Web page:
to cc (1 + cos X) . Imperfections of the whole setup (smalllattice distortions, variations of the geometry, vibra-tions, absorption) and of the neutron beam itself (wave-length spread, divergency) cause a reduction of thecontrast and the appearance of an internal phase Xogiving Io a A + B cos(X + Xo) . In certain cases, theimaginary part of the scattering length and of the phaseshift must also be accounted for (X = X' + iX", whereX" = a,ND/2 and v, is a kind of removal cross sectionincluding absorption and scattering processes) . In thisarticle, some more recent experiments using perfectcrystal interferometers are discussed which have notappeared in previous review articles on this topic[7,18-20] .

    Although there is a closed analogy to optical phe-nomena, some differences due to the dispersivity of freeparticle movement appear . All neutron interferometerexperiments belong to the extreme self-interference do-main, because the phase space density is very low,generally below 10-16 [21] . Coherence is an ensembleproperty of similarly prepared particles . The relatedwave function is able to describe a particle in such anensemble :

    where w = hkz/2m describes the dispersive motion . Inany stationary experiment, the shape function F(k, t)does not depend on time and, therefore, a detectorregisters :

    I= f JiP(r, t)1 2 drdt=(2ar) -3 f IF(k) 1 2 dk.

    (2)

    F(k) depends on the preparation procedure and be-

    _2

    comes very anisotropic due to different collimation anddue to crystal reflection, which only influences thecomponent parallel to the reflecting lattice vector . Theaction of a phase shifter depends on the orientation ofits surface relative to the incident wave [22] .A phase shifter oriented with its surface perpendicu-

    lar to the neutron beam scans the coherence of thebeam along the interferometer axis (z-axis) . If the inci-dent beam in this direction has a Gaussian width, Skz ,centered around kzo , the intensity is given by :

    I ac eX1cosh Xo + e-cx)2csk : /kai2/z cos X, .

    (3)

    This formula shows that the visibility of the interferencepattern decreases drastically if I X0Skz/ko I >_ vf2- , or atinterference orders m >_ kv/(rTr8kz ) . This phenom-enon has been observed experimentally [23,24] and de-fines the coherence length of the beam in this directionas A, = mX o = r2 /8k., which is closely related to theuncertainty relation . Coherence even persists for largerphase shifts, but the interference pattern disappears, butit can be recovered by proper phase echo methods [25] .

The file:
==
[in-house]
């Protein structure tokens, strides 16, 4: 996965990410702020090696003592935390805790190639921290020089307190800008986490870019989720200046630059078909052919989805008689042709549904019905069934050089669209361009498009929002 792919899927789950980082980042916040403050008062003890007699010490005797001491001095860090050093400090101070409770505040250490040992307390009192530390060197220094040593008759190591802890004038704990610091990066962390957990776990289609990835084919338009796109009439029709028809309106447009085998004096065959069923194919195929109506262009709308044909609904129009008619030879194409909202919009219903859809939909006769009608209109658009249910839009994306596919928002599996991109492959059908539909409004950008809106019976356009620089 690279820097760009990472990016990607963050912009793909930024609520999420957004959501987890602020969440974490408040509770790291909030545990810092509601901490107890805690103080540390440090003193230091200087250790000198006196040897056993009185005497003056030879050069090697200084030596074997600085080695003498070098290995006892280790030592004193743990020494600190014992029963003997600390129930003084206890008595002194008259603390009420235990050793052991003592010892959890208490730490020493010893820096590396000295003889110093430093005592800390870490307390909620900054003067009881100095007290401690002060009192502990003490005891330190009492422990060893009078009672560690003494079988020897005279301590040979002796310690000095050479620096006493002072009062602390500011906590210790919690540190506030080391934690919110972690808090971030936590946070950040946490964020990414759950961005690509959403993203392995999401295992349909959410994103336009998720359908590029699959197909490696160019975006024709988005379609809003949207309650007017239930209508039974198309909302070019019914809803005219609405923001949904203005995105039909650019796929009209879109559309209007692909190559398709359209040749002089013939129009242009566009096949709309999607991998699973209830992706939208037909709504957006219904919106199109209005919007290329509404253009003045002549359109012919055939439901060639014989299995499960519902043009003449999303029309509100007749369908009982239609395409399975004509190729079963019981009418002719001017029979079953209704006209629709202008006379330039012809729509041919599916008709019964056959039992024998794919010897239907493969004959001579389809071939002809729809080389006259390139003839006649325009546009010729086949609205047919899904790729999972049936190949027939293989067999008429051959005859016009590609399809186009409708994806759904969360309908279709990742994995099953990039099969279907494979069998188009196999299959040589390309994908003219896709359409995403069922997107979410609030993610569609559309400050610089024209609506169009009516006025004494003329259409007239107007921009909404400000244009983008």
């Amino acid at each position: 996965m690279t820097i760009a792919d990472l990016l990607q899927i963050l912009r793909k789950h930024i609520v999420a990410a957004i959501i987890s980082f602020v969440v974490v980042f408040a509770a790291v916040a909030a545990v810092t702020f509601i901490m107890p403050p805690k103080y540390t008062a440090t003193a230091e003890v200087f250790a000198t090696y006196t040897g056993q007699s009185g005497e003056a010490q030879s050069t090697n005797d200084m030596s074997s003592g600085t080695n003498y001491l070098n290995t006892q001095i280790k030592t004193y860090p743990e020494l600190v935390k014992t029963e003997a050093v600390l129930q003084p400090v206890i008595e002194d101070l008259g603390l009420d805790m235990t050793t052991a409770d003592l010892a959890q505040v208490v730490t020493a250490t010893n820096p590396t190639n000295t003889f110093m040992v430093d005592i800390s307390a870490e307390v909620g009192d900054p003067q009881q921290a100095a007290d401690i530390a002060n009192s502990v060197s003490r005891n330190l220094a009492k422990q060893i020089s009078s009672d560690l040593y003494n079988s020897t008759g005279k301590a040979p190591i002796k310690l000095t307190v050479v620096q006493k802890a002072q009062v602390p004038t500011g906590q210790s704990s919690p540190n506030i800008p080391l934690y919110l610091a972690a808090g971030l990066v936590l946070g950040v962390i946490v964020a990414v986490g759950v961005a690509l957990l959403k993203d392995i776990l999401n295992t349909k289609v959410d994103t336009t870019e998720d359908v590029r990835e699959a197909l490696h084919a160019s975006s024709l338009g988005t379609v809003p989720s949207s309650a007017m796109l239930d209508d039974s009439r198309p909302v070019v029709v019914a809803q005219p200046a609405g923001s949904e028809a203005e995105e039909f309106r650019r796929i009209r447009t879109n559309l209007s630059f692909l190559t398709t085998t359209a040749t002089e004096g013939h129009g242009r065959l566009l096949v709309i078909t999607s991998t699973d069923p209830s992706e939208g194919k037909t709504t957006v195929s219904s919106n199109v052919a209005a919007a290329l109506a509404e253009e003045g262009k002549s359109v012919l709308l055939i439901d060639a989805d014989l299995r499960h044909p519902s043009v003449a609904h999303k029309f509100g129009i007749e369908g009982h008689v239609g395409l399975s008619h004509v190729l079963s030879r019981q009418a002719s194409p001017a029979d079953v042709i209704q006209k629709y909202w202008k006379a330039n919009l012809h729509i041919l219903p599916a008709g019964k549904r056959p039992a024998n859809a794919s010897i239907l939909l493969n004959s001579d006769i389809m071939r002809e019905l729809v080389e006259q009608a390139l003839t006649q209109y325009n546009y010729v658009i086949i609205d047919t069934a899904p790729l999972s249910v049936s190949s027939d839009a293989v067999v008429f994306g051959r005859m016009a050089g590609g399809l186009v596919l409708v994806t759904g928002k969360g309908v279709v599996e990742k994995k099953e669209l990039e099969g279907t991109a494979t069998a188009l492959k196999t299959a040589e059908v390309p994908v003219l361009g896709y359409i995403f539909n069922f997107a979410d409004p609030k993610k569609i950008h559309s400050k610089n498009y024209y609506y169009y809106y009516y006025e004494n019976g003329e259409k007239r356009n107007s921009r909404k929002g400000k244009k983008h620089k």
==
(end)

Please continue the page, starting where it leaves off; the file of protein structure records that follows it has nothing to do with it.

When the phase shifter is oriented with its surfaceperpendicular to the lattice vector of the reflectionplane, it acts on the highly reflection-modulated beamcomponent and the phase shift becomes independent ofthe wavelength to first order, because D = Do/sin BBand X = 2d,, k , sin BB, which gives X'= -2dhk,NbcDo[26] . In this so-called nondispersive arrangement theintensity is obtained as follows [22] :

    I ac e- Xo

    cosh Xo + I 1 +dhkIX0 )

    L

    \\ TrA

    X e-dek1X0/mA cos X 't.

    (4)

    The coherence length in this direction (x) is much

    perfectSi-sample

    0 2 4 6 8

    0 - O B

    (min arc)Fig. 2 . Interference pattern near a Bragg diffraction position of a perfect Si crystal [28] .

    157

    V. NEUTRON OPTICS/QUANTUM MECHANICS

  • 158

    larger,

    dx =A sin BB, where A

    is the characteristiclength for this reflection ; A (Si) - (2dhk,b~N)-t , whichgives for the (220) reflection 13 ~tm.

    The method of nondispersive sample arrangementhas been used in a recent measurement with a perfectsilicon crystal as a phase shifting material . If the inci-dent beam approaches a Bragg position of crystal dif-fraction, the internal K-vector strongly deviates fromthe value given by the index of refraction and variesalong the dispersion surface, which affects the inter-ference pattern in a nonstandard way [27,28] (fig . 2) .The surprisingly high contrast near to the exact Braggdirection should be mentioned. The disappearance ofthe interference pattern near the exact Bragg directionis due to the reduction of the transmitted beam (X" -*oo). The steeper interferometer response near the Braggdiffraction corresponds to an enhanced sensitivity ofthe system.

    These experiments and the preceding discussion haveagain shown that coherence is determined by the vari-ous preparation tools applied to the beam . The experi-mental conditions determine the parameters of F(k)and, therefore, the wave function describes a particle ina defined ensemble, or, equivalently, a particle underthe experimentally defined conditions . Coherencelengths can also be defined by autocorrelation functionsof the related wave functions [29] and they are intrin-sically connected to the (incoherent) momentum distri-butions [30] .